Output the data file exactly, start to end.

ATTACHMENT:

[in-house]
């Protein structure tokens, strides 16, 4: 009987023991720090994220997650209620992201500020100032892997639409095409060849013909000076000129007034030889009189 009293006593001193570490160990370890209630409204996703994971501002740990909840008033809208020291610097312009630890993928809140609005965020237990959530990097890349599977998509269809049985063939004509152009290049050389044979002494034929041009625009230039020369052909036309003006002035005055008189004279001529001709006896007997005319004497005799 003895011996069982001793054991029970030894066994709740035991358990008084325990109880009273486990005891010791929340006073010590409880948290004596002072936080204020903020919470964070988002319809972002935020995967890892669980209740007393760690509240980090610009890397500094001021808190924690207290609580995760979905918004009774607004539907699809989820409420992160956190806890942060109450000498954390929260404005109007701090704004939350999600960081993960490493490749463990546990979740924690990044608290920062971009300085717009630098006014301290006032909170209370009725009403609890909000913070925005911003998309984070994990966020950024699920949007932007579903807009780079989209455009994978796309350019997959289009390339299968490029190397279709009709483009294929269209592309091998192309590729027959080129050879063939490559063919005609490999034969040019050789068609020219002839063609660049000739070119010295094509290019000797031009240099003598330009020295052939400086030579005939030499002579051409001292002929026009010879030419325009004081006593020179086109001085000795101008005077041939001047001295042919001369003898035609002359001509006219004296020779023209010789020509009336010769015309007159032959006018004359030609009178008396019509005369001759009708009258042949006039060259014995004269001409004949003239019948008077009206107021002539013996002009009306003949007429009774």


[in-house]
């Protein structure tokens, strides 16, 4: 009987023991720090994220997650209620992201500020100032892997639409095409060849013909000076000129007034030889009189 009293006593001193570490160990370890209630409204996703994971501002740990909840008033809208020291610097312009630890993928809140609005965020237990959530990097890349599977998509269809049985063939004509152009290049050389044979002494034929041009625009230039020369052909036309003006002035005055008189004279001529001709006896007997005319004497005799 003895011996069982001793054991029970030894066994709740035991358990008084325990109880009273486990005891010791929340006073010590409880948290004596002072936080204020903020919470964070988002319809972002935020995967890892669980209740007393760690509240980090610009890397500094001021808190924690207290609580995760979905918004009774607004539907699809989820409420992160956190806890942060109450000498954390929260404005109007701090704004939350999600960081993960490493490749463990546990979740924690990044608290920062971009300085717009630098006014301290006032909170209370009725009403609890909000913070925005911003998309984070994990966020950024699920949007932007579903807009780079989209455009994978796309350019997959289009390339299968490029190397279709009709483009294929269209592309091998192309590729027959080129050879063939490559063919005609490999034969040019050789068609020219002839063609660049000739070119010295094509290019000797031009240099003598330009020295052939400086030579005939030499002579051409001292002929026009010879030419325009004081006593020179086109001085000795101008005077041939001047001295042919001369003898035609002359001509006219004296020779023209010789020509009336010769015309007159032959006018004359030609009178008396019509005369001759009708009258042949006039060259014995004269001409004949003239019948008077009206107021002539013996002009009306003949007429009774």